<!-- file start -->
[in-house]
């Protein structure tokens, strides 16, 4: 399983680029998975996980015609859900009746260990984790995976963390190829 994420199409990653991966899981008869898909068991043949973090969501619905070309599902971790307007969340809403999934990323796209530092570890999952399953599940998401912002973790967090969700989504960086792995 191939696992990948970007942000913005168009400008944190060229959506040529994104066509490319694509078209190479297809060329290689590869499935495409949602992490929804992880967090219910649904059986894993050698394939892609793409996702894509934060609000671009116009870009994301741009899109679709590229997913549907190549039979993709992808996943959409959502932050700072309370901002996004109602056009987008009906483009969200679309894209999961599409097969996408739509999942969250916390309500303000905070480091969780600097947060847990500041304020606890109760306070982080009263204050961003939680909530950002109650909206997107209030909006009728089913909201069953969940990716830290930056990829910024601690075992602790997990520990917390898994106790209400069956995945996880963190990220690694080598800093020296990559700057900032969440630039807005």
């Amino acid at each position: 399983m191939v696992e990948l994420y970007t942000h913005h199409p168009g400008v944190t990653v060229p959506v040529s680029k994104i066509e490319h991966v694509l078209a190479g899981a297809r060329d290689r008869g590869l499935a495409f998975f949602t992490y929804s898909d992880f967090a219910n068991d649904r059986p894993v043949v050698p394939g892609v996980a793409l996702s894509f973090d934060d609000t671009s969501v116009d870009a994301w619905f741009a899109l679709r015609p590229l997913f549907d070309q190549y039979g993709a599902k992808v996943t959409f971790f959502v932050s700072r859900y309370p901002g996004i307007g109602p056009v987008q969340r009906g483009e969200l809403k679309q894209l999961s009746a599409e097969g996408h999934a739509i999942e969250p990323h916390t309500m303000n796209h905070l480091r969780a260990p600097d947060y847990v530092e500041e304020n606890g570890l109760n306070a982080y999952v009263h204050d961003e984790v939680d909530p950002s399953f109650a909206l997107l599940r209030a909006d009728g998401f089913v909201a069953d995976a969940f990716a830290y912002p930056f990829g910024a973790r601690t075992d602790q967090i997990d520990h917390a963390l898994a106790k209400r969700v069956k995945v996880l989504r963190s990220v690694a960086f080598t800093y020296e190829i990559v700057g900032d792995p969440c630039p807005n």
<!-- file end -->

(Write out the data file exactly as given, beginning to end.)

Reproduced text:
[in-house]
């Protein structure tokens, strides 16, 4: 399983680029998975996980015609859900009746260990984790995976963390190829 994420199409990653991966899981008869898909068991043949973090969501619905070309599902971790307007969340809403999934990323796209530092570890999952399953599940998401912002973790967090969700989504960086792995 191939696992990948970007942000913005168009400008944190060229959506040529994104066509490319694509078209190479297809060329290689590869499935495409949602992490929804992880967090219910649904059986894993050698394939892609793409996702894509934060609000671009116009870009994301741009899109679709590229997913549907190549039979993709992808996943959409959502932050700072309370901002996004109602056009987008009906483009969200679309894209999961599409097969996408739509999942969250916390309500303000905070480091969780600097947060847990500041304020606890109760306070982080009263204050961003939680909530950002109650909206997107209030909006009728089913909201069953969940990716830290930056990829910024601690075992602790997990520990917390898994106790209400069956995945996880963190990220690694080598800093020296990559700057900032969440630039807005």
């Amino acid at each position: 399983m191939v696992e990948l994420y970007t942000h913005h199409p168009g400008v944190t990653v060229p959506v040529s680029k994104i066509e490319h991966v694509l078209a190479g899981a297809r060329d290689r008869g590869l499935a495409f998975f949602t992490y929804s898909d992880f967090a219910n068991d649904r059986p894993v043949v050698p394939g892609v996980a793409l996702s894509f973090d934060d609000t671009s969501v116009d870009a994301w619905f741009a899109l679709r015609p590229l997913f549907d070309q190549y039979g993709a599902k992808v996943t959409f971790f959502v932050s700072r859900y309370p901002g996004i307007g109602p056009v987008q969340r009906g483009e969200l809403k679309q894209l999961s009746a599409e097969g996408h999934a739509i999942e969250p990323h916390t309500m303000n796209h905070l480091r969780a260990p600097d947060y847990v530092e500041e304020n606890g570890l109760n306070a982080y999952v009263h204050d961003e984790v939680d909530p950002s399953f109650a909206l997107l599940r209030a909006d009728g998401f089913v909201a069953d995976a969940f990716a830290y912002p930056f990829g910024a973790r601690t075992d602790q967090i997990d520990h917390a963390l898994a106790k209400r969700v069956k995945v996880l989504r963190s990220v690694a960086f080598t800093y020296e190829i990559v700057g900032d792995p969440c630039p807005n």